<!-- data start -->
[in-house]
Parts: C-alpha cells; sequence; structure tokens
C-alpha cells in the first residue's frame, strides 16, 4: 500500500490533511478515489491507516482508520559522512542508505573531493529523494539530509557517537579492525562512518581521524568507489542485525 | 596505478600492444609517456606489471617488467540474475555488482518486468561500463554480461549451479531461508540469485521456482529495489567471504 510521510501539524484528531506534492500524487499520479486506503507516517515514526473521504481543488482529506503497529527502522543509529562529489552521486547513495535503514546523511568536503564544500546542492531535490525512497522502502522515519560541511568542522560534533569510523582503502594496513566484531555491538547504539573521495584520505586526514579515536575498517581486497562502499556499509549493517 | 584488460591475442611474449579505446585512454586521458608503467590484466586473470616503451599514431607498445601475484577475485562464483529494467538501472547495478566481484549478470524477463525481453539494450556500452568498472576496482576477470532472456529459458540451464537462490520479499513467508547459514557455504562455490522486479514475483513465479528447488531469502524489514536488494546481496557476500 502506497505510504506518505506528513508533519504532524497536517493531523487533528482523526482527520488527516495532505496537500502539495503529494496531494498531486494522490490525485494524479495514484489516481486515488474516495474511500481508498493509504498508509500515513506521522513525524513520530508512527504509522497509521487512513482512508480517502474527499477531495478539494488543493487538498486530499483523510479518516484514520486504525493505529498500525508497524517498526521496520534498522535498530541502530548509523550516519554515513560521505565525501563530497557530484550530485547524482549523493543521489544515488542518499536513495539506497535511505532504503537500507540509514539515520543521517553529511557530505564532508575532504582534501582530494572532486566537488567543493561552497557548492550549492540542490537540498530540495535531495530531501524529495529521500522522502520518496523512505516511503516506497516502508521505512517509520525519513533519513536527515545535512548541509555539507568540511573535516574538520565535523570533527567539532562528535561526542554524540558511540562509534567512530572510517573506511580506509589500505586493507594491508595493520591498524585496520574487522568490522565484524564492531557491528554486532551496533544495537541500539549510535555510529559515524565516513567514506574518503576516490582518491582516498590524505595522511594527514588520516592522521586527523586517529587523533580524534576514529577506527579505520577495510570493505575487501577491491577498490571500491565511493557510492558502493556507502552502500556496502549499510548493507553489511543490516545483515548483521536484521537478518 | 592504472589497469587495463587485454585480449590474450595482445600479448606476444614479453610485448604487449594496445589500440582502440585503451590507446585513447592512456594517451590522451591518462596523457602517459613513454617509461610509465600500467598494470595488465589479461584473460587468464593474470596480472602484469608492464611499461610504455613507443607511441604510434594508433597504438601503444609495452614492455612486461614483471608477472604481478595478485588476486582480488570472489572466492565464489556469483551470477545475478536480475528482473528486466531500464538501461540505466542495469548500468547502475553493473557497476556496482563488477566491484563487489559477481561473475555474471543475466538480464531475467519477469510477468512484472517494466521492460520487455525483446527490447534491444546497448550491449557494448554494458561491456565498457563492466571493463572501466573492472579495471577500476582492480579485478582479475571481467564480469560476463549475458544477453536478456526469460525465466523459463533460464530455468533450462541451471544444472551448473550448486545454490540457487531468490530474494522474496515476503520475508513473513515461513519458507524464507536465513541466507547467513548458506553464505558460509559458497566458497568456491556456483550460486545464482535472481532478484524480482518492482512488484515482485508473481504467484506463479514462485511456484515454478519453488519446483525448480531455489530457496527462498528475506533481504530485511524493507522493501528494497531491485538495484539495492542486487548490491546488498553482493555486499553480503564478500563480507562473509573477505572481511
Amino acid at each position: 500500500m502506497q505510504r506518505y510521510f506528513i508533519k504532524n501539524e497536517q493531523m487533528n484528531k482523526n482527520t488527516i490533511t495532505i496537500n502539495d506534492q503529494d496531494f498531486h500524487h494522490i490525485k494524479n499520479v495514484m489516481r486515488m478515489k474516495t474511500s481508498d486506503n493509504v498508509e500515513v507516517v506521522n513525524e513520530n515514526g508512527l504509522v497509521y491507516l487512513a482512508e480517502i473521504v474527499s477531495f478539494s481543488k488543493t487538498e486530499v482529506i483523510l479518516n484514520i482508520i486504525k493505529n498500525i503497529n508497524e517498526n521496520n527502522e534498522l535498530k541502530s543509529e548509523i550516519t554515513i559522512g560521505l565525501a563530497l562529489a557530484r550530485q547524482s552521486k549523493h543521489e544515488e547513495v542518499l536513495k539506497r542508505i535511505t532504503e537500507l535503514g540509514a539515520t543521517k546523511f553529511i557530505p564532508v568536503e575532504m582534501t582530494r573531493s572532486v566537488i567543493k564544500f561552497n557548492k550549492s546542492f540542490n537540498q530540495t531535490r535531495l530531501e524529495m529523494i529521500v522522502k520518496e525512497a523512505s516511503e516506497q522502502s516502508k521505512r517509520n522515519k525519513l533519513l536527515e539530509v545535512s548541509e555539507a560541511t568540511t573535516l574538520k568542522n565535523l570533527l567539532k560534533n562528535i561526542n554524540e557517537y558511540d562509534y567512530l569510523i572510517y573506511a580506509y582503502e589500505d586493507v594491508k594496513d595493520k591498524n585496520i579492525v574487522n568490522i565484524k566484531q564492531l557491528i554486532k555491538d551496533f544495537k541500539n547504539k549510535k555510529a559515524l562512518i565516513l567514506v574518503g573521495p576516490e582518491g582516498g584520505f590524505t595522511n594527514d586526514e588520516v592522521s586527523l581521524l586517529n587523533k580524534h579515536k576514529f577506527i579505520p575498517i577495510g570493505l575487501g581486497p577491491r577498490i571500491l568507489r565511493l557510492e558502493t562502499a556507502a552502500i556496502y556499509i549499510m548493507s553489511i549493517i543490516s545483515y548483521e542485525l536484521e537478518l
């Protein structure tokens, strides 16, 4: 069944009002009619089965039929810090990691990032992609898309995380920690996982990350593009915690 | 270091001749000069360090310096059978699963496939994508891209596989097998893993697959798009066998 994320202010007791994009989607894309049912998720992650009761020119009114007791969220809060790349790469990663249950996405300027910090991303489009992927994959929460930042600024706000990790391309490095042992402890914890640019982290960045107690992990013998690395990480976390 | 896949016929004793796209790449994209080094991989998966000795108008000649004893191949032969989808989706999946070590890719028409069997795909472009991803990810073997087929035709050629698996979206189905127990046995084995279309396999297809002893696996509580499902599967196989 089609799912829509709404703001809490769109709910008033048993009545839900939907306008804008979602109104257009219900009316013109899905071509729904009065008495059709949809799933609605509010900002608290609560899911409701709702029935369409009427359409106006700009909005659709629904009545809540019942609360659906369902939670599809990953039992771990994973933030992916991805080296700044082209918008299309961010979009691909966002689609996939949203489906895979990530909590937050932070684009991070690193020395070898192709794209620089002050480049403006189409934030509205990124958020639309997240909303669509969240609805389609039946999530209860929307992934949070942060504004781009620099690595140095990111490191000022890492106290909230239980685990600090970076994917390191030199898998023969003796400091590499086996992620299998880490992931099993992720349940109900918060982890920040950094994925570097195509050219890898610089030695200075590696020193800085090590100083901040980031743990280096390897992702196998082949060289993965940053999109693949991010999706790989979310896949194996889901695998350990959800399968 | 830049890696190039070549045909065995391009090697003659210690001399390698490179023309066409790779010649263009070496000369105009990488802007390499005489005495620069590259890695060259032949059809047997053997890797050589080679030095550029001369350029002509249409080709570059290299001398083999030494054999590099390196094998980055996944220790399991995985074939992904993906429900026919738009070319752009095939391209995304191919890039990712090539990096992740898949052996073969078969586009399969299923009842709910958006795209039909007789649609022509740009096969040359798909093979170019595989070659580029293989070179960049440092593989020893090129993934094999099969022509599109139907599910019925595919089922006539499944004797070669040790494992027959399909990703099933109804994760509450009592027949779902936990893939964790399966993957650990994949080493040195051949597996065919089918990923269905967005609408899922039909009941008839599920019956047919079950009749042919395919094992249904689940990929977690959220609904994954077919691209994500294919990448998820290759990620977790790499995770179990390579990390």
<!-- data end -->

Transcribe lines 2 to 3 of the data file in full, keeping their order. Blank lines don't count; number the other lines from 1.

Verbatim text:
Parts: C-alpha cells; sequence; structure tokens
C-alpha cells in the first residue's frame, strides 16, 4: 500500500490533511478515489491507516482508520559522512542508505573531493529523494539530509557517537579492525562512518581521524568507489542485525 | 596505478600492444609517456606489471617488467540474475555488482518486468561500463554480461549451479531461508540469485521456482529495489567471504 510521510501539524484528531506534492500524487499520479486506503507516517515514526473521504481543488482529506503497529527502522543509529562529489552521486547513495535503514546523511568536503564544500546542492531535490525512497522502502522515519560541511568542522560534533569510523582503502594496513566484531555491538547504539573521495584520505586526514579515536575498517581486497562502499556499509549493517 | 584488460591475442611474449579505446585512454586521458608503467590484466586473470616503451599514431607498445601475484577475485562464483529494467538501472547495478566481484549478470524477463525481453539494450556500452568498472576496482576477470532472456529459458540451464537462490520479499513467508547459514557455504562455490522486479514475483513465479528447488531469502524489514536488494546481496557476500 502506497505510504506518505506528513508533519504532524497536517493531523487533528482523526482527520488527516495532505496537500502539495503529494496531494498531486494522490490525485494524479495514484489516481486515488474516495474511500481508498493509504498508509500515513506521522513525524513520530508512527504509522497509521487512513482512508480517502474527499477531495478539494488543493487538498486530499483523510479518516484514520486504525493505529498500525508497524517498526521496520534498522535498530541502530548509523550516519554515513560521505565525501563530497557530484550530485547524482549523493543521489544515488542518499536513495539506497535511505532504503537500507540509514539515520543521517553529511557530505564532508575532504582534501582530494572532486566537488567543493561552497557548492550549492540542490537540498530540495535531495530531501524529495529521500522522502520518496523512505516511503516506497516502508521505512517509520525519513533519513536527515545535512548541509555539507568540511573535516574538520565535523570533527567539532562528535561526542554524540558511540562509534567512530572510517573506511580506509589500505586493507594491508595493520591498524585496520574487522568490522565484524564492531557491528554486532551496533544495537541500539549510535555510529559515524565516513567514506574518503576516490582518491582516498590524505595522511594527514588520516592522521586527523586517529587523533580524534576514529577506527579505520577495510570493505575487501577491491577498490571500491565511493557510492558502493556507502552502500556496502549499510548493507553489511543490516545483515548483521536484521537478518 | 592504472589497469587495463587485454585480449590474450595482445600479448606476444614479453610485448604487449594496445589500440582502440585503451590507446585513447592512456594517451590522451591518462596523457602517459613513454617509461610509465600500467598494470595488465589479461584473460587468464593474470596480472602484469608492464611499461610504455613507443607511441604510434594508433597504438601503444609495452614492455612486461614483471608477472604481478595478485588476486582480488570472489572466492565464489556469483551470477545475478536480475528482473528486466531500464538501461540505466542495469548500468547502475553493473557497476556496482563488477566491484563487489559477481561473475555474471543475466538480464531475467519477469510477468512484472517494466521492460520487455525483446527490447534491444546497448550491449557494448554494458561491456565498457563492466571493463572501466573492472579495471577500476582492480579485478582479475571481467564480469560476463549475458544477453536478456526469460525465466523459463533460464530455468533450462541451471544444472551448473550448486545454490540457487531468490530474494522474496515476503520475508513473513515461513519458507524464507536465513541466507547467513548458506553464505558460509559458497566458497568456491556456483550460486545464482535472481532478484524480482518492482512488484515482485508473481504467484506463479514462485511456484515454478519453488519446483525448480531455489530457496527462498528475506533481504530485511524493507522493501528494497531491485538495484539495492542486487548490491546488498553482493555486499553480503564478500563480507562473509573477505572481511